SecuritySpy supports the vast majority of network video streaming formats produced by network cameras (HTTP and RTSP protocols; JPEG, MPEG-4 and H.264 video formats; AAC, G.711, G.726, PCM and AMR audio formats). Please see our comprehensive searchable list of supported network cameras. Even if a particular camera is not on this list, it is highly likely that it will work with SecuritySpy with the correct HTTP or RTSP request string (this can usually be obtained from the camera's documentation or by requesting this information directly from the manufacturer).
You set up network devices in the Video Device Settings window.
When you open SecuritySpy it will attempt to connect to all network devices. While the connection is in progress you will see a flashing icon like this:
If the connection fails for any reason, the icon will change to a red cross:
Connections can fail for a number of reasons such as an incorrect username/password, incorrect IP address, or network problem. If a connection fails, check the log (select Open log from the File menu) as it should give you more information about what the problem is. SecuritySpy will repeatedly attempt to connect at 30 second intervals - this will ensure reliability if there is just a temporary problem with the network or device.
SecuritySpy supports PTZ control for network devices. To open the PTZ control window for a particular camera, select it from the Window menu or hold down the option (alt) key and double-click on the camera's video display. The PTZ window looks like this:
The arrow buttons control pan and tilt, the + and - buttons control zoom and the circle button resets the device to the "home" position. If a particular function is not supported by the device the corresponding button will not be available in the above window (for example some devices support pan and tilt but not zoom).
If your camera supports preset positions, the eight lower buttons will also be available. To save the current position as one of the presets, hold the <alt> key on the keyboard and click one of the preset buttons. To specify names for the preset positions, click the small disclosure triangle in the bottom left hand corner of the window to reveal these settings.
When a PTZ window is at the front, it be controlled using the numeric keypad on the right of standard keyboards: 1 on the keypad corresponds to down-left; 2 corresponds to down etc. These keyboard controls also work in video windows - simply click once on the video image of the camera you want to control and you can use these keypad commands to control it.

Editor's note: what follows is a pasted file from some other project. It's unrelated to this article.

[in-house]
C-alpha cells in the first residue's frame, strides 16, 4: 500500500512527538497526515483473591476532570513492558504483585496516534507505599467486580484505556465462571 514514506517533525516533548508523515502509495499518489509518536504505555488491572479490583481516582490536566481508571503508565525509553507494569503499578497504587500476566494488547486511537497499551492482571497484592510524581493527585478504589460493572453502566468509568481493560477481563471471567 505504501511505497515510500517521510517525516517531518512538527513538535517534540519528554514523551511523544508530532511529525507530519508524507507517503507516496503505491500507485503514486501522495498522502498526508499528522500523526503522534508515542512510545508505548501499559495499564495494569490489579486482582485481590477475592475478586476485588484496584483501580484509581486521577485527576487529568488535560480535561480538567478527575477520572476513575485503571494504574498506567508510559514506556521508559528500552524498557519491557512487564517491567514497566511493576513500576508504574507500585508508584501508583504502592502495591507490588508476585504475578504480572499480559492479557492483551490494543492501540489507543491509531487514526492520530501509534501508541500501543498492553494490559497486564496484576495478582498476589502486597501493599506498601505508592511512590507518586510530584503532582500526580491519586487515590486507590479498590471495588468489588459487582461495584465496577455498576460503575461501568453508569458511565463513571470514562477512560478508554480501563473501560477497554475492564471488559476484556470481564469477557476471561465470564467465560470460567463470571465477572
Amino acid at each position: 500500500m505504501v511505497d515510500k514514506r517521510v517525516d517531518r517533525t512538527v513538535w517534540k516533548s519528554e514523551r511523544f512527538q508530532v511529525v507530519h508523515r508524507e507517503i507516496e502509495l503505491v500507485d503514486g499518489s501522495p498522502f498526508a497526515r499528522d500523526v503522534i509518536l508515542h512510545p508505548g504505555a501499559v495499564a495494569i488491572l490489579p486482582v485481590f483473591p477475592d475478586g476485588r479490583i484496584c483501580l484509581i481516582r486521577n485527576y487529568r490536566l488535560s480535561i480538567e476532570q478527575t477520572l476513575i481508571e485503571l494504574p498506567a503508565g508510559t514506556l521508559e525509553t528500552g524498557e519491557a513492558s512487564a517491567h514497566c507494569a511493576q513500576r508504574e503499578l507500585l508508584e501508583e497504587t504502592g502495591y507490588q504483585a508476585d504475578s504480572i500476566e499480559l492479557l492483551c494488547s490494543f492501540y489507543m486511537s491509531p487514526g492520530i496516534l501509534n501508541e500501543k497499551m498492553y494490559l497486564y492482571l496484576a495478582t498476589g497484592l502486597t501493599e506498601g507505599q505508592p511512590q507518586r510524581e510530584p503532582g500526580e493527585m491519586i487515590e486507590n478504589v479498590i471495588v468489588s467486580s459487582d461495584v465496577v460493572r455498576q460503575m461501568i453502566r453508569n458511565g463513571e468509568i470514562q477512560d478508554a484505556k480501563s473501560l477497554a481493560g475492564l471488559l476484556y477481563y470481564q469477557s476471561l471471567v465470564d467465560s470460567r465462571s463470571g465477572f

In addition, if you press the Caps Lock key on the keyboard, you can control the pan and tilt of the camera by clicking directly in the video image of a particular camera - a click in the right hand side of the video image will move the camera right etc.
Note: devices often require username/password details for controlling PTZ so make sure these have been entered correctly in the Video Device Settings window. Authentication details required for simply viewing video may not be the same as those required for controlling PTZ.
It is possible to use one computer running SecuritySpy as a network video server, sending video to another computer running SecuritySpy. In this way you can set up a distributed video surveillance system with multiple computers over an ethernet network, each with their own local video input devices, all sending video back to a central computer that records and stores all the video.
One advantage of this approach is its sheer flexibility when it comes to numbers and types of video input device you can use. For example, in a large organization with several departments, each can have a video server with one or more local video input devices (a built-in iSight camera for example), sending video back to a central control room, possibly over long distances, using an ethernet network. Depending on the requirements for each department, low-spec computers may be used for the video servers, therefore enabling a low cost and very flexible solution compared to purpose-built hardware video servers. Another advantage of such a system is that all the motion detection processing is done on the remote computer, which sends back this information to the central computer, thus reducing the processor load on the central computer and resulting in better performance (note that with such a setup the "central computer" is not always well defined; since each computer is running SecuritySpy each has the same capabilities. For example, one computer could record some of its cameras locally while sending the video from other cameras to a different computer for display and capture somewhere else - this capability makes the setup very flexible).
Another use for this feature is remote viewing of cameras over a local network or the Internet. Although this can be done using a web browser, you will find that using SecuritySpy gives you better performance and a nicer interface. Of course, you can only do this on a Mac whereas web browsers are available for other platforms (Windows and Linux).
To set up one computer (the server) to transmit video to another computer (the client), do the following:
On the server computer
• Turn on SecuritySpy's web server feature in the Web Server Settings window. If you have set a static address for the server computer, note the server's IP address and port number as displayed in this window. If you haven't set up the server with a static IP address, make sure that the "Advertise this web server via Bonjour" setting in the Web Server Settings window is enabled so that the client computer can automatically find the server. Give the server a name in the Server name text box.